3. The lacquer says two light coats and then a wet coat. "Wet coat" does not mean "heavier coat". A heavy coat results in bubbles. Which is a pain to remedy when you were nearly finished.

Step 6: Final Result

So there you go. My first attempt at auto body repair.
It turned out pretty well, in my humble opinion. I learned a lot. It cost me about $60 in supplies, and some of my time over the course of three days.
My husband's pretty pleased about my little present to him, and I'm proud of myself for figuring it out.



    • Pocket-Sized Contest

      Pocket-Sized Contest
    • Pro Tips Challenge

      Pro Tips Challenge
    • Paper Contest 2018

      Paper Contest 2018

    We have a be nice policy.
    Please be positive and constructive.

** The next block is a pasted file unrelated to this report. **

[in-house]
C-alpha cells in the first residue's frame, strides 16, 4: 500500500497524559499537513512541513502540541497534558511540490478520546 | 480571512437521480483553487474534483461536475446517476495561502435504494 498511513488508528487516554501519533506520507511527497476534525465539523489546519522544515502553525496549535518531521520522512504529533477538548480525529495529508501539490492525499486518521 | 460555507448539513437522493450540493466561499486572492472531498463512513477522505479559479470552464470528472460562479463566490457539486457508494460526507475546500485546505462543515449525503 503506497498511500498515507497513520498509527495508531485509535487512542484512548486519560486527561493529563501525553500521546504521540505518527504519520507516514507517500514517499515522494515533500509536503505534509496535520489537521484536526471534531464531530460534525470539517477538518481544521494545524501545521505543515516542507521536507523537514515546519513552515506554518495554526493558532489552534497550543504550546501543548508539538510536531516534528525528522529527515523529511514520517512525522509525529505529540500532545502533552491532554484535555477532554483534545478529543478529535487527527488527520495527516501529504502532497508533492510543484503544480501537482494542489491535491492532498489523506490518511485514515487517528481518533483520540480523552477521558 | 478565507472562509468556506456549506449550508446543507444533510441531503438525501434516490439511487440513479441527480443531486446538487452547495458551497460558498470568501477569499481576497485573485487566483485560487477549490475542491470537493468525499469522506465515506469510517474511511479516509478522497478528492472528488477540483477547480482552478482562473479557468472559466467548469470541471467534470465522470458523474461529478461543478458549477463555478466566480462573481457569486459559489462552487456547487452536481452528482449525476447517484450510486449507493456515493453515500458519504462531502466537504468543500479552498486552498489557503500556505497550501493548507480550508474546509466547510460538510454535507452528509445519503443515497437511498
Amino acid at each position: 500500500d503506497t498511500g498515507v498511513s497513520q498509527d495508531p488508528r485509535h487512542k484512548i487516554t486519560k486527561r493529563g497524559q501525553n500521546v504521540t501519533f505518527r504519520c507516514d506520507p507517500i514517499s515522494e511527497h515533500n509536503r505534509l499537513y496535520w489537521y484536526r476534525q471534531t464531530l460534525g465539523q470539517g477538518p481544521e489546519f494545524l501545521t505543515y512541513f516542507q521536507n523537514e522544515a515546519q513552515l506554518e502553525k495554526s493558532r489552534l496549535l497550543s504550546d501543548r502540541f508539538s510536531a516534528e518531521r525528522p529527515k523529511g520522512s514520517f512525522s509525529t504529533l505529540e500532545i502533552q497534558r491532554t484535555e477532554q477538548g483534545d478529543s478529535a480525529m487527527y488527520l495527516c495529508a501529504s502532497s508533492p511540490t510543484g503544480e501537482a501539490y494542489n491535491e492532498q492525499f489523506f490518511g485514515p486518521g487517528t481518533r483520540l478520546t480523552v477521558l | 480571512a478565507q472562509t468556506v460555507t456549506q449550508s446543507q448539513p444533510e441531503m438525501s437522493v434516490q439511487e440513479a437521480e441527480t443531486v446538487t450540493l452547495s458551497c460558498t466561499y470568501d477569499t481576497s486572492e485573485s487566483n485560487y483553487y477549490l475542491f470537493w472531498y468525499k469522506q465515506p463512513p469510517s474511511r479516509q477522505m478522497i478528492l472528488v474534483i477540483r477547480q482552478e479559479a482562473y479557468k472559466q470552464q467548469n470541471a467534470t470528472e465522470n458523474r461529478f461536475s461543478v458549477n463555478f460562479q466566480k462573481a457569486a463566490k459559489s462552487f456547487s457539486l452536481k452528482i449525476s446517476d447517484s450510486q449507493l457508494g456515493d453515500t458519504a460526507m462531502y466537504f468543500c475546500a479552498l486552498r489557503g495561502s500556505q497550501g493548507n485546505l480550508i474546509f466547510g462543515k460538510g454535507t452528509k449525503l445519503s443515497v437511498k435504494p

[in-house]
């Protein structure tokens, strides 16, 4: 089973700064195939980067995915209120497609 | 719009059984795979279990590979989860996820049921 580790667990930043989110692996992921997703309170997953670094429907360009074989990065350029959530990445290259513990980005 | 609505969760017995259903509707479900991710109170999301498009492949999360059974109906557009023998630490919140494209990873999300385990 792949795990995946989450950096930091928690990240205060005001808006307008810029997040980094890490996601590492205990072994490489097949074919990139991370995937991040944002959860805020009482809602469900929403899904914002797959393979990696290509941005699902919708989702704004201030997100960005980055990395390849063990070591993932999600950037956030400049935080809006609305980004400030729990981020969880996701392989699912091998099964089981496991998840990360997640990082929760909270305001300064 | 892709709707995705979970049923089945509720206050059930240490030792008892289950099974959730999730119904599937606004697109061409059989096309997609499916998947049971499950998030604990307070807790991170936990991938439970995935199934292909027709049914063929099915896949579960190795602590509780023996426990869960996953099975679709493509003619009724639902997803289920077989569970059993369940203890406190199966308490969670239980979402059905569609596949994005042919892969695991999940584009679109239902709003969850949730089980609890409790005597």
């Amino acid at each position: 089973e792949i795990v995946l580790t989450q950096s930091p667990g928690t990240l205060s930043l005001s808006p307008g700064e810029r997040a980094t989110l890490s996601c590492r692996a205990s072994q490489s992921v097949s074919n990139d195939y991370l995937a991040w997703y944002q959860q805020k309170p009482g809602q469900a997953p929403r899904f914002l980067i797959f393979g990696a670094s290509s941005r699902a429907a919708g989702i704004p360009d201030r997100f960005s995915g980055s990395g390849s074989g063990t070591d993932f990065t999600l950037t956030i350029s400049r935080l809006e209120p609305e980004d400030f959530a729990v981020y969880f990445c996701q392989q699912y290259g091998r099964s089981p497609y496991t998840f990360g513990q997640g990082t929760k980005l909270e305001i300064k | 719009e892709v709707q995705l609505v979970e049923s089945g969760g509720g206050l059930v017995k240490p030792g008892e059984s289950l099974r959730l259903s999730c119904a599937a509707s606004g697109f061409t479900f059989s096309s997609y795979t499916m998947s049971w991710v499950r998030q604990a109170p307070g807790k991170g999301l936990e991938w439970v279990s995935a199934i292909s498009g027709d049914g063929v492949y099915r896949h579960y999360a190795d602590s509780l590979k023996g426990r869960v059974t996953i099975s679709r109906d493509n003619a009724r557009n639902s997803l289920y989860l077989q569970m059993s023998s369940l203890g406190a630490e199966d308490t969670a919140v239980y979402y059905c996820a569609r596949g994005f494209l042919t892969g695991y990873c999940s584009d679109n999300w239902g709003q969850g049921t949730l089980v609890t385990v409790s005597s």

Wow. Well, that's a little more than I would've tackled...before seeing your project! That's pretty cool and for a first-timer, great job! I need to do some body work on my car but it's fiberglass parts. I wouldn't mind doing it myself to keep from paying uber amounts just for looks. Maybe I will try it thanks to you. :)

    cal_gecko - the site has a "...'be nice' comment policy. Please be positive and constructive with your comments or risk being banned from our site. " I don't believe your post was any of these...

    Another commenter suggested a product called Kitty Hair for fiberglass. He says it works better than bondo, even on metal. You might want to check that out or mssg him. It looks neat!

    i have a question what did he use to sand off the rust and what brand of rust treatment did he also uses please response back i need to know immediately please and thank you.